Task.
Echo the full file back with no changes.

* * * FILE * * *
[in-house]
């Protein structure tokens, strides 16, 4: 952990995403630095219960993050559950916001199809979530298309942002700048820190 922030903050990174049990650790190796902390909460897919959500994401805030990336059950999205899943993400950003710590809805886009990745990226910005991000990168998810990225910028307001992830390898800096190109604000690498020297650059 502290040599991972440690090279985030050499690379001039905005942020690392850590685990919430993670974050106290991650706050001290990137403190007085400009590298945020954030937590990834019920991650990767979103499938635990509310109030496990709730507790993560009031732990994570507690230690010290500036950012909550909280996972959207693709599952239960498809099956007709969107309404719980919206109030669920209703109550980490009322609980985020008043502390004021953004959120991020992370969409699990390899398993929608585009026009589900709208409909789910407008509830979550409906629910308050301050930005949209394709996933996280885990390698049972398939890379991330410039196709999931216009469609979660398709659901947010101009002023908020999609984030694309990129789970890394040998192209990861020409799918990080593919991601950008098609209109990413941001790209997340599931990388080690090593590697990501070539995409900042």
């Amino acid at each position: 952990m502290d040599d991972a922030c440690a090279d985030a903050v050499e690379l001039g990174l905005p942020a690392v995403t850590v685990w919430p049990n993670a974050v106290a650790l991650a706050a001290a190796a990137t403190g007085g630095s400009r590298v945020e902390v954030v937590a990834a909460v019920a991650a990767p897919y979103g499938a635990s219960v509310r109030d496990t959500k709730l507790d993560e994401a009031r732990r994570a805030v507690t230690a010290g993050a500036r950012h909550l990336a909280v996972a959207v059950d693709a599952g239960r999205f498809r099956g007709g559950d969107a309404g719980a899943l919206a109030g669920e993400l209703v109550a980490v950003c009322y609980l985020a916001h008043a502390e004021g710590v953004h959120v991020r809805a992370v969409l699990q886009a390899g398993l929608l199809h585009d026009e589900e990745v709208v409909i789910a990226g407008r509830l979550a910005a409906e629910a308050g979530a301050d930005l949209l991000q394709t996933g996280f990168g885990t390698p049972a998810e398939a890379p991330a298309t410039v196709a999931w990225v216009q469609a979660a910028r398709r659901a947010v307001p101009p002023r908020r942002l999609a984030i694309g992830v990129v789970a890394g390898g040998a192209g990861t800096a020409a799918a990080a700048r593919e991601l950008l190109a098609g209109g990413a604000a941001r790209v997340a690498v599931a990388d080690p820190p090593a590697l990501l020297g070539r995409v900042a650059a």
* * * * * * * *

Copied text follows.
[in-house]
């Protein structure tokens, strides 16, 4: 952990995403630095219960993050559950916001199809979530298309942002700048820190 922030903050990174049990650790190796902390909460897919959500994401805030990336059950999205899943993400950003710590809805886009990745990226910005991000990168998810990225910028307001992830390898800096190109604000690498020297650059 502290040599991972440690090279985030050499690379001039905005942020690392850590685990919430993670974050106290991650706050001290990137403190007085400009590298945020954030937590990834019920991650990767979103499938635990509310109030496990709730507790993560009031732990994570507690230690010290500036950012909550909280996972959207693709599952239960498809099956007709969107309404719980919206109030669920209703109550980490009322609980985020008043502390004021953004959120991020992370969409699990390899398993929608585009026009589900709208409909789910407008509830979550409906629910308050301050930005949209394709996933996280885990390698049972398939890379991330410039196709999931216009469609979660398709659901947010101009002023908020999609984030694309990129789970890394040998192209990861020409799918990080593919991601950008098609209109990413941001790209997340599931990388080690090593590697990501070539995409900042």
């Amino acid at each position: 952990m502290d040599d991972a922030c440690a090279d985030a903050v050499e690379l001039g990174l905005p942020a690392v995403t850590v685990w919430p049990n993670a974050v106290a650790l991650a706050a001290a190796a990137t403190g007085g630095s400009r590298v945020e902390v954030v937590a990834a909460v019920a991650a990767p897919y979103g499938a635990s219960v509310r109030d496990t959500k709730l507790d993560e994401a009031r732990r994570a805030v507690t230690a010290g993050a500036r950012h909550l990336a909280v996972a959207v059950d693709a599952g239960r999205f498809r099956g007709g559950d969107a309404g719980a899943l919206a109030g669920e993400l209703v109550a980490v950003c009322y609980l985020a916001h008043a502390e004021g710590v953004h959120v991020r809805a992370v969409l699990q886009a390899g398993l929608l199809h585009d026009e589900e990745v709208v409909i789910a990226g407008r509830l979550a910005a409906e629910a308050g979530a301050d930005l949209l991000q394709t996933g996280f990168g885990t390698p049972a998810e398939a890379p991330a298309t410039v196709a999931w990225v216009q469609a979660a910028r398709r659901a947010v307001p101009p002023r908020r942002l999609a984030i694309g992830v990129v789970a890394g390898g040998a192209g990861t800096a020409a799918a990080a700048r593919e991601l950008l190109a098609g209109g990413a604000a941001r790209v997340a690498v599931a990388d080690p820190p090593a590697l990501l020297g070539r995409v900042a650059a």